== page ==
Violence against the Rohingya in particular has drawn attention from a myriad of international actors. In response to the 2012 violent clashes, the International Crisis Group asserted that “widespread ethnic violence in Rakhine State, targeting principally the Rohingya Muslim minority, has cast a dark cloud over the reform process.” Similarly, the Global Centre for RtoP noted in a November 2012 publication that recent sectarian violence had left 89 dead and more than 32,000 displaced, with a majority of victims of violence being Rohingya.
In Sittwe, Rohingya often had no other option than to seek shelter in displacement camps, and other ethnic minorities were also subjected to marginalization. Later that month, in June 2012, the UN World Food Programme began providing humanitarian assistance to individuals in Rakhine State, while the UNHCR committed to continuing to monitor the situation in Burma from Bangladesh. In November 2012, Christian Solidarity Worldwide “[called] on the international community to invoke the ‘Responsibility to Protect’ principle, in light of the Burmese Government’s failure to end the conflict in Arakan State, western Burma, between Rakhine Buddhists and Rohingya Muslims.”
In March 2013, UN Special Rapporteur Tomás Ojea Quintana issued a Report on the human rights situation in Burma, wherein he identified several concerns regarding the treatment of prisoners of conscience, violations of freedom of expression and censorship issues, attacks against civilians in the Kachin and Northern Shan States, and violence targeting Rohingya Muslims in Rakhine State. In addition, Vijay Nambiar, the Secretary-General’s Special Advisor on Burma, briefed the Security Council in April 2013 and discussed Muslim-targeted violence against the Rohingya, as well as attempts at a renewed ceasefire between the Kachin Independence Organization and the Burma government. On 19 August 2013, the Secretary-General also released a Report on Burma echoing many of the concerns raised by Quintana, particularly the violence in Kachin State and against the Rohingya.
Since Quintana’s visit and Nambiar’s briefing, the OHCHR has released several statements on human rights abuses in the country too. Most recently, on 21 August 2013, Quintana expressed concern over “the spread of incitement of hatred against religious minority groups,” and commented on the need to implement previously agreed upon ceasefires and address issues of freedom of movement in Muslim IDP camps, among other issues.
Response to the increasingly hostile crisis in Burma has also come from other international actors and members of civil society. For instance, in May 2013, the United States renewed targeted sanctions against Burma, though it simultaneously lifted a visa ban to reward “progress” made by the Thein Sein government. Two months later, the International Committee of the Red Cross announced that it would be “expanding its efforts” to improve prison conditions and help those affected by continuing violence. Anti-Muslim discrimination and the ongoing perpetration of atrocity crimes have also led the Global Centre for R2P to call for President Thein Sein’s government to uphold its Responsibility to Protect.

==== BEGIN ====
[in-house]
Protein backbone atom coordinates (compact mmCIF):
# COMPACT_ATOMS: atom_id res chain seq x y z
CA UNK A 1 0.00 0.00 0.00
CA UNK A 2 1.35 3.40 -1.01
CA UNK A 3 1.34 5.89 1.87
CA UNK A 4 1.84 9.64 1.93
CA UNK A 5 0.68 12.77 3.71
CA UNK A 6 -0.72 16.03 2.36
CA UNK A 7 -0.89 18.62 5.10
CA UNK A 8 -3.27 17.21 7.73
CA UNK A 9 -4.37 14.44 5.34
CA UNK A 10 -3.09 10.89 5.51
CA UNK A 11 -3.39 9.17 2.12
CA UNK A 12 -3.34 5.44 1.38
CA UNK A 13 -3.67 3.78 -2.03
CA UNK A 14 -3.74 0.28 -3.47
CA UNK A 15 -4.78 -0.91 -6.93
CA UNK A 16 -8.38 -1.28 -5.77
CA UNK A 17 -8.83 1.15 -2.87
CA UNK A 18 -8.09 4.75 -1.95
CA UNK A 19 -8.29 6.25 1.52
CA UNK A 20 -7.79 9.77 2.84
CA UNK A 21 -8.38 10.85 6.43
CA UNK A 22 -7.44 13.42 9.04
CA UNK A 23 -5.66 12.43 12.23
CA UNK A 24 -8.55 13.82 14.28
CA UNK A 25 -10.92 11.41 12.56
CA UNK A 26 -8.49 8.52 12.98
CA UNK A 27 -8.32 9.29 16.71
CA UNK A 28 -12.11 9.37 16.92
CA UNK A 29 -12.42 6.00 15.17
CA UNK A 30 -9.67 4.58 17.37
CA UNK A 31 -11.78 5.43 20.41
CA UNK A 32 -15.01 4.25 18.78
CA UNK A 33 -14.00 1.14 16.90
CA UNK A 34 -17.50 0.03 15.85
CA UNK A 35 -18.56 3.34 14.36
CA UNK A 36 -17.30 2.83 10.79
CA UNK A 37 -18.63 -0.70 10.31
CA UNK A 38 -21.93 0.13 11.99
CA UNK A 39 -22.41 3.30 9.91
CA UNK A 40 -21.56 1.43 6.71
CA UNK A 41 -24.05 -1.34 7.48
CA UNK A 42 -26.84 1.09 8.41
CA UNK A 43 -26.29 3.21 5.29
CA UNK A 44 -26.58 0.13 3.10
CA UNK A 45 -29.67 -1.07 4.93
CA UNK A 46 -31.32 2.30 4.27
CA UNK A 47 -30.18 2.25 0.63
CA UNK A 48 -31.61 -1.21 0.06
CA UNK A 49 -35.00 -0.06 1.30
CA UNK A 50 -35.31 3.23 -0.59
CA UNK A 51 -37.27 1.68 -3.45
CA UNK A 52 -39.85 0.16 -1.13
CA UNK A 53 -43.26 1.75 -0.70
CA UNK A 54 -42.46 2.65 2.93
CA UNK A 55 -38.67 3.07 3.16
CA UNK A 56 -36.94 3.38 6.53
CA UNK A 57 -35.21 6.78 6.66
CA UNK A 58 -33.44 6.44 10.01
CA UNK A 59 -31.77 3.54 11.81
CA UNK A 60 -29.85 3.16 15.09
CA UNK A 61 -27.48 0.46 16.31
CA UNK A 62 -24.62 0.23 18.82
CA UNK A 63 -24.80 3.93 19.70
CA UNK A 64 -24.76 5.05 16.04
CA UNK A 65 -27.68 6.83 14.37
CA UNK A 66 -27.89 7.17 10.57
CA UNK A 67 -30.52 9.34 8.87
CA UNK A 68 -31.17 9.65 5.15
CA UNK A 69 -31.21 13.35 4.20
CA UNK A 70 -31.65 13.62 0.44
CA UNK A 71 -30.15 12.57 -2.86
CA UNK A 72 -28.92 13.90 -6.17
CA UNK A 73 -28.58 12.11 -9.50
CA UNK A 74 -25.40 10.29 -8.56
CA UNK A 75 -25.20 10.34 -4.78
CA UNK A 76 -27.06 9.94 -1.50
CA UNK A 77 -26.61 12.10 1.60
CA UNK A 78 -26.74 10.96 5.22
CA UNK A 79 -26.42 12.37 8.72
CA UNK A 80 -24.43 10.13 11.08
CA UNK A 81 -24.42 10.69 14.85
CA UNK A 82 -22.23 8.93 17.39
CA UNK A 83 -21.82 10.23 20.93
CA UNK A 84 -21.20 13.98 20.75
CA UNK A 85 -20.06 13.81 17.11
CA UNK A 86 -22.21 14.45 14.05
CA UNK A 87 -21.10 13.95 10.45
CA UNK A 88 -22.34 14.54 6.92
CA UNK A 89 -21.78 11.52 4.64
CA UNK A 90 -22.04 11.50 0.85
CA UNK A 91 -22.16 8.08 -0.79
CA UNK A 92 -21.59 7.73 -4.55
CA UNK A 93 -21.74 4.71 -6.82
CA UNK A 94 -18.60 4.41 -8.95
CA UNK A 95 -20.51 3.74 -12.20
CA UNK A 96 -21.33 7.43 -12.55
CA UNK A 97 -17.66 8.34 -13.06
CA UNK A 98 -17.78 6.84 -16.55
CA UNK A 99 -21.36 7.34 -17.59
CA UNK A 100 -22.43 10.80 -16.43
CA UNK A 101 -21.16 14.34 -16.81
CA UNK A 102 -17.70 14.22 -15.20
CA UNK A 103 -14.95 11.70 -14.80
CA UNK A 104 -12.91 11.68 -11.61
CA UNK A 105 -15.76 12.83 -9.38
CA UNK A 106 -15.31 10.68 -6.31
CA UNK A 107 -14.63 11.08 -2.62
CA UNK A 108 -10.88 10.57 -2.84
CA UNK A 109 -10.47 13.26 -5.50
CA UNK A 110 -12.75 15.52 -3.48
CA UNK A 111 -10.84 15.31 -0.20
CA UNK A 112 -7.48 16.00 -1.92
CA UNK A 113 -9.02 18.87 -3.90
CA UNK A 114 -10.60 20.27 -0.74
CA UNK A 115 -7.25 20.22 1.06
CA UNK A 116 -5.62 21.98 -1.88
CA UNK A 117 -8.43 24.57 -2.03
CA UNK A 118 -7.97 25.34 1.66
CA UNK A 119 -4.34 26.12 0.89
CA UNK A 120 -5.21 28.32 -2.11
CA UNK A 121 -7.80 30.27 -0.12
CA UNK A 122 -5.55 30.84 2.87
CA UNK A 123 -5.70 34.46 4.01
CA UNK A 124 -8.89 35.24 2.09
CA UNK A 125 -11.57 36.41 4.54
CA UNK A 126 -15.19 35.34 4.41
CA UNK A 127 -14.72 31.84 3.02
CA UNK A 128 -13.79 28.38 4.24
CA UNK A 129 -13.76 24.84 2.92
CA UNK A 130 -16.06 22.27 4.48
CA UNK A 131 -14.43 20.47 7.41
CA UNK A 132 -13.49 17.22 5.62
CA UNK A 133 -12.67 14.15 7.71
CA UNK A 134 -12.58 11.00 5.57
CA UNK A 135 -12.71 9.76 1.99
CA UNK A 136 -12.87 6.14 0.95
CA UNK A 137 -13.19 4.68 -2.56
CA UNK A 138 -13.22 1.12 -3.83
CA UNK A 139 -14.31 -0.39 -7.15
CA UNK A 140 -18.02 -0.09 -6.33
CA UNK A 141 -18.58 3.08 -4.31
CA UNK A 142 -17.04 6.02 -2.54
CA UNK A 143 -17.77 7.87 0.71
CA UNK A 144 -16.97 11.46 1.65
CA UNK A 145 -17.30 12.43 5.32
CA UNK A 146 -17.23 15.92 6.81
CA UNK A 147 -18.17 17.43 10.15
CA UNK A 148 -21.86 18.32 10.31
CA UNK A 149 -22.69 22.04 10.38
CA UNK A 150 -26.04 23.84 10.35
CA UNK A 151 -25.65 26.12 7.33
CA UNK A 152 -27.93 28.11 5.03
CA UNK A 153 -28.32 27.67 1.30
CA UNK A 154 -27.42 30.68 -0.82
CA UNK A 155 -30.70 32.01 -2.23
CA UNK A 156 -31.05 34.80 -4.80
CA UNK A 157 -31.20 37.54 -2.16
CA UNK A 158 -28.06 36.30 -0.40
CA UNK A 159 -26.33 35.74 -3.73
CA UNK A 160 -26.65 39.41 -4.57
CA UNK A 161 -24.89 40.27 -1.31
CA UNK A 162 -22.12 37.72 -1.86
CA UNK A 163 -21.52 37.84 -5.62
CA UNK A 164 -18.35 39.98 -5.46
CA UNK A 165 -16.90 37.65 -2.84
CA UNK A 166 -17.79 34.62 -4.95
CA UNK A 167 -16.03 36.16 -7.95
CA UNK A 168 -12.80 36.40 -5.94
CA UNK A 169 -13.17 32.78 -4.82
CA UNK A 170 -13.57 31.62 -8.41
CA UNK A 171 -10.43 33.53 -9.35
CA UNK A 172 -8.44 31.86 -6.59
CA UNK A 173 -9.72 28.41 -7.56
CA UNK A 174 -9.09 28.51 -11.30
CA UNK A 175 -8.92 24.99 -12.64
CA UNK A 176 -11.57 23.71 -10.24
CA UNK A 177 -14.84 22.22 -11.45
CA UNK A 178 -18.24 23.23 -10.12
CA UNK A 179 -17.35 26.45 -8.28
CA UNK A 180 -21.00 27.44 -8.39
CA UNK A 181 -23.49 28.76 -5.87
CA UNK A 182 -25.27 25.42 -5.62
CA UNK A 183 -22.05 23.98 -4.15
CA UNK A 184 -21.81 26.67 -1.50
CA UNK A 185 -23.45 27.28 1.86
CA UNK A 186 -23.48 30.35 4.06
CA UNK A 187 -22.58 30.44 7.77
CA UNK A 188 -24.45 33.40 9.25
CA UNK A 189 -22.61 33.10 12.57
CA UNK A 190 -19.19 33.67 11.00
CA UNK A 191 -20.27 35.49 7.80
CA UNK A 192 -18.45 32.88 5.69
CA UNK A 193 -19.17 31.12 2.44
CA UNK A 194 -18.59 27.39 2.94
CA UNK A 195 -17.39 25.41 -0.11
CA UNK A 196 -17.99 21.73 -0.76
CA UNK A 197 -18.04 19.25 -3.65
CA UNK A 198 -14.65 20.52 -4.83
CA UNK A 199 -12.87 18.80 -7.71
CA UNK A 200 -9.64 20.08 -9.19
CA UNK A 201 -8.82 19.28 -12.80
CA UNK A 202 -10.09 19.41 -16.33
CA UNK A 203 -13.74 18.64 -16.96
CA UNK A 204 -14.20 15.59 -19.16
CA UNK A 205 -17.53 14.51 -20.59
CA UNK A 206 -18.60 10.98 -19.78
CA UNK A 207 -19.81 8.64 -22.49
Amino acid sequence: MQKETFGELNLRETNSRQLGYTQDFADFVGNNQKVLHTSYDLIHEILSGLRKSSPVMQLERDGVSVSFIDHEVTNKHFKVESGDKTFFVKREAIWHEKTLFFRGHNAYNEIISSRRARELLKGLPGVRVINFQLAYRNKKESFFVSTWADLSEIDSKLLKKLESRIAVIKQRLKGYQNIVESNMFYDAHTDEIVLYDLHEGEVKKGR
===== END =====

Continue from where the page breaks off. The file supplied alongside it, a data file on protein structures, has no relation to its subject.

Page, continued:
The scope and nature of human rights abuses in Burma have led some to conclude that these systematic violations constitute ethnic cleansing. Similarly, as the Sentinel Project for Genocide Prevention stated in its September 2013 Burma Risk Assessment, “following extensive research, [we] have concluded that the risk of genocide and related mass atrocities in Burma is extremely high.” This claim is substantiated by the ongoing organized violence, instatement of a two-child limit on Rohingya reproduction, ban on interfaith marriages, and a myriad of additional evidence indicative of a governmental policy of discrimination against the Rohingya.
The question now is how to end such state terrorism. So far, there is no clear answer. The former Canadian foreign minister had proposed at the United Nations the creation of an international commission on intervention and state sovereignty in. Though this proposal has divided the UN, particularly along the lines of the North-South divide, activists both inside Burma and abroad have shown great interest.
As repression in Burma continues unabated, it is reasonable to expect that calls for intervention will continue to be heard from around the world.
The willingness and ability of the international community to get involved will continue to be crucial elements in resolving Burma’s problems. The political will of the UN must be regarded as a particularly important factor in determining how and when Burma will finally shed the burden of repressive rule. The creation of an independent international commission on intervention would be a promising move, and Burma should certainly be one of the first cases to receive careful consideration and study.
In fact, there are already options that could be used to save the lives of people, if the international community – including the Asean leadership – could find the will to use all of the tools at its disposal, from political engagement to radical action. The chains of oppression can be broken, but only if the world recognizes that human security is an issue that transcends national boundaries.